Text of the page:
The clipping thing proved to be a little challenging for me. I never have trouble clipping in, it's clipping out that's a challenge. It's not the easiest. Those pedals hold onto the shoes for dear life. You have to have a little bit of leg strength to clip out and I won't lie, the first time I rode I couldn't clip out on the right foot. I took the shoe off, got off the bike, and disconnected the shoe from the pedal (not easy!). I've gotten it down, but man!

Yoga, Strength, & Meditation: This is something I really like about the bike. There are programs that aren't bike programs. You can do yoga, meditation, and strength training. So far, I've done yoga and meditation, in addition to cycling, of course. I still prefer to do yoga through other programs, but this is a nice feature. 

Classes & Scenic Rides: So far, my preference is scenic rides, by far. It allows me to ride somewhere I'll probably never go without leaving my house. It's lovely and allows me to ride at my own pace. But, there are also both live and recorded classes, and a feature that just allows you to ride without anyone directing you or any sort of scenery. I've done three recorded classes, but no live classes because I'm not that brave quite yet.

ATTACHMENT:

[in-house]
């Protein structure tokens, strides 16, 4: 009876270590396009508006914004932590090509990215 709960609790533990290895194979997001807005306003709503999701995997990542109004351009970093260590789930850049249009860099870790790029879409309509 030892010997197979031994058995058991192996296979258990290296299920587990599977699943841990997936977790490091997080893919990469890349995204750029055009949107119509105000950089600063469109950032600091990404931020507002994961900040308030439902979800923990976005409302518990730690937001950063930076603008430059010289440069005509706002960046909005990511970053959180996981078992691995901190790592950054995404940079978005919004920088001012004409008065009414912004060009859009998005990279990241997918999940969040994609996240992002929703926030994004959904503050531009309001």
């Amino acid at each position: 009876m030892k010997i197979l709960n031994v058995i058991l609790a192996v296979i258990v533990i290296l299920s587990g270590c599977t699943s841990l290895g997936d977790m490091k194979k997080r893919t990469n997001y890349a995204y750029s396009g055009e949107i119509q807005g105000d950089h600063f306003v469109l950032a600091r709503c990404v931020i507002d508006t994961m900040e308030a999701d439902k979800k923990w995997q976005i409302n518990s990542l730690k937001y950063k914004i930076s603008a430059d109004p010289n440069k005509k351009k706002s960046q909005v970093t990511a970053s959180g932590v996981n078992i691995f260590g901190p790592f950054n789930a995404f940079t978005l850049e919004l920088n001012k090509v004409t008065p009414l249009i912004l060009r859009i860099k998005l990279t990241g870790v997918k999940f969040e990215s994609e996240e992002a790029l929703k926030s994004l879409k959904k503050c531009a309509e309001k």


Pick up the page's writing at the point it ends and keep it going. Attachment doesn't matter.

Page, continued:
The cost: This was the biggest hang up for me. This thing is very expensive. After the accessories (shoes, heart rate monitor, water bottles all x2, and the mat for under the bike) it cost us about $2,850. It's an investment, for sure. On top of that, we pay $41 per month for the subscription. This is not a cheap piece of equipment, but I think it's completely worth it.